There has been a barrage of criticisms of the Rome Statute especially as regards Africa with many seeing it as representing a neo-colonialist intervention in the affairs of African states. It does seem as if African personalities are mainly targeted by the Court giving that since its establishment, mainly African persons have been indicted and warrants issued against them by the Court. Currently, there are five situations before the ICC and all of them are from Africa[10].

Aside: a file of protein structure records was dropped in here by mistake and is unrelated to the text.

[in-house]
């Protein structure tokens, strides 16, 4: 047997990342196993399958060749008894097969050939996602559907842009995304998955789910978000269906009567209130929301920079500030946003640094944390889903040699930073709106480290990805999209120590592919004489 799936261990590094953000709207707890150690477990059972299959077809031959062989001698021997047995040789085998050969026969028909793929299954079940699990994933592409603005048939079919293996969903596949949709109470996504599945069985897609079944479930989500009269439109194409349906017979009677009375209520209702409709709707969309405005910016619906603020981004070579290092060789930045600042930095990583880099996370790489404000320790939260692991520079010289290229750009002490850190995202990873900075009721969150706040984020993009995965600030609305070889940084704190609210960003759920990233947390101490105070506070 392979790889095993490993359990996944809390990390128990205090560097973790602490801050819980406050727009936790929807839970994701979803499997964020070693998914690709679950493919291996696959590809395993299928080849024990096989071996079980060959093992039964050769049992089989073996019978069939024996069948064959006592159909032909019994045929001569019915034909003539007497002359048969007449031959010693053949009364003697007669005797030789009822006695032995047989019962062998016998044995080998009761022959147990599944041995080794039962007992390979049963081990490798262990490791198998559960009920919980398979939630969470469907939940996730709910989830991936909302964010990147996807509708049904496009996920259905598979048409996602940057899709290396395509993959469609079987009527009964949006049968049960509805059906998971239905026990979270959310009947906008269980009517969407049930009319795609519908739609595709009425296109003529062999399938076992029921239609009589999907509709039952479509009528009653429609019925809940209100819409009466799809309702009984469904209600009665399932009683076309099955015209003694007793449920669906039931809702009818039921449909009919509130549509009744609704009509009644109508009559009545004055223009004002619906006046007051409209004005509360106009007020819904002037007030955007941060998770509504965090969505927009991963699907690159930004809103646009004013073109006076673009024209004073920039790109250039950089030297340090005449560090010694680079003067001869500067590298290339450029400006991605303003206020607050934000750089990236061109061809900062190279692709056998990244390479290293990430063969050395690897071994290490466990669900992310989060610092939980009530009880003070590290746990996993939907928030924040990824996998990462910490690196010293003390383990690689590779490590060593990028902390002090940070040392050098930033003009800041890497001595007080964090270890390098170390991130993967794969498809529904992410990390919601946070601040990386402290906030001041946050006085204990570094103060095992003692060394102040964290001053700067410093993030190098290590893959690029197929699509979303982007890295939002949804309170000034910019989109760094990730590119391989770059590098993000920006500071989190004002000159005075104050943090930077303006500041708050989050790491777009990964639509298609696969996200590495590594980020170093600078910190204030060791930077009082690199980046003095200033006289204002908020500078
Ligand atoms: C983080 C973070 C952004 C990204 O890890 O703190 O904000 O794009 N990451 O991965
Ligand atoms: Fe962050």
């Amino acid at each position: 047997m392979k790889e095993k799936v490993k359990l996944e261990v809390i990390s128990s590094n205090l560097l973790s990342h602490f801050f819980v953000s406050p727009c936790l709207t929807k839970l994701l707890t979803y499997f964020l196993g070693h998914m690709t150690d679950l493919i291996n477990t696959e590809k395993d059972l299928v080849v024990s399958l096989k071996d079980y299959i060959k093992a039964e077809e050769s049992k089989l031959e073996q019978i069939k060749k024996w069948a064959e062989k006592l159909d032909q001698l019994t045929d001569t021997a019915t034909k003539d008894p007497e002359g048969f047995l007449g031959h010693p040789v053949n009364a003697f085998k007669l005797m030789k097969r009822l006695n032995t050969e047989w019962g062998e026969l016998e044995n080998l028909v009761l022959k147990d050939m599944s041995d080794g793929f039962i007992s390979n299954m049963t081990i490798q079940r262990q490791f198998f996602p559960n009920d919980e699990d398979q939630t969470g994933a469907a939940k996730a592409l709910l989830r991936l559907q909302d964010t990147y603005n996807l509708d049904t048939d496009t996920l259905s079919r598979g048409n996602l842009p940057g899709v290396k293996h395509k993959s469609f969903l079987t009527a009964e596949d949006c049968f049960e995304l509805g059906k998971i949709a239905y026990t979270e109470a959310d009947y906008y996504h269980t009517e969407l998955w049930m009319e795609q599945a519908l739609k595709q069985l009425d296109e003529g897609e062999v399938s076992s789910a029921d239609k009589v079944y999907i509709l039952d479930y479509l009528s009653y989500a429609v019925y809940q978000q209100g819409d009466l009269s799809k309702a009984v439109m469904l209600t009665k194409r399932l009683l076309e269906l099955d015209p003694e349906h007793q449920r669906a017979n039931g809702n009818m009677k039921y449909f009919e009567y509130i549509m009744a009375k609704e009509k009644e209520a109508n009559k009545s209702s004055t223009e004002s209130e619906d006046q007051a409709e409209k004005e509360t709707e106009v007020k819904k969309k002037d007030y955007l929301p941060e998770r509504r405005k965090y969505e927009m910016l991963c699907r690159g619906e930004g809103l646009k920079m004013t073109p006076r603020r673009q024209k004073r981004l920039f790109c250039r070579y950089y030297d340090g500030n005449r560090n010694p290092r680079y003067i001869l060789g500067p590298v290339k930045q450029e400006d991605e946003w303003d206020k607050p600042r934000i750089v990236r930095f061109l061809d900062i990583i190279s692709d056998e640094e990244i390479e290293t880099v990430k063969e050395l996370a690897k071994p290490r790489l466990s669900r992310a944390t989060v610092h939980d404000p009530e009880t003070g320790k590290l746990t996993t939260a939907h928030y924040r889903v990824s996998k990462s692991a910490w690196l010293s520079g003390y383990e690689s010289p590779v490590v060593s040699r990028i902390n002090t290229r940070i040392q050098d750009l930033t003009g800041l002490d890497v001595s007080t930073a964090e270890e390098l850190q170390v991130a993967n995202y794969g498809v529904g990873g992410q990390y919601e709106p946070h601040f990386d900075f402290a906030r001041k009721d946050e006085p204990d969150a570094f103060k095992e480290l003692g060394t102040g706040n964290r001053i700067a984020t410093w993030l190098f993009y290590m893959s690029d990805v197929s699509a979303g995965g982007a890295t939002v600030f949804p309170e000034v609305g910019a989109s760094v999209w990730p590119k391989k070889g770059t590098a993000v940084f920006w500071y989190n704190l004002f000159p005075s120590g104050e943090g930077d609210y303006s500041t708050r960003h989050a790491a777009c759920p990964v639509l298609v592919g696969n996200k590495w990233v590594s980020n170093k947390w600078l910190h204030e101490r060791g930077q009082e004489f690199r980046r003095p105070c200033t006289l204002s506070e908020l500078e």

The warrant of arrest issued by the Court for the arrest of Sudanese President Omar al-Bashir was the biggest manifestation of the fears of those who say it is a neo-colonialist weapon. The argument is that the ICC’s actions do not countenance the peculiarity of African conflicts, that they complicate peace processes and that they further contravene the principles of national sovereignty and sovereign immunity. According to this point of view, al-Bashir had been forced to employ the services of the Janjaweed militia in the early stages of the rebellion in Darfur in 2003 because he did not have the military capacity to deal with the rebellion that was started by the Justice for Equality Movement (JEM), and it is therefore argued that it would be unfair for the world to ask al-Bashir to disown the Janjaweed after they helped save Sudan from disintegration. The argument further states that the charges against al-Bashir were mainly because he refused to hand over the Janjaweed to the ICC and that in the absence of any evidence that al-Bashir gave the Militia the blanket authority for rogue behaviour, it would be unfair to indict him[11].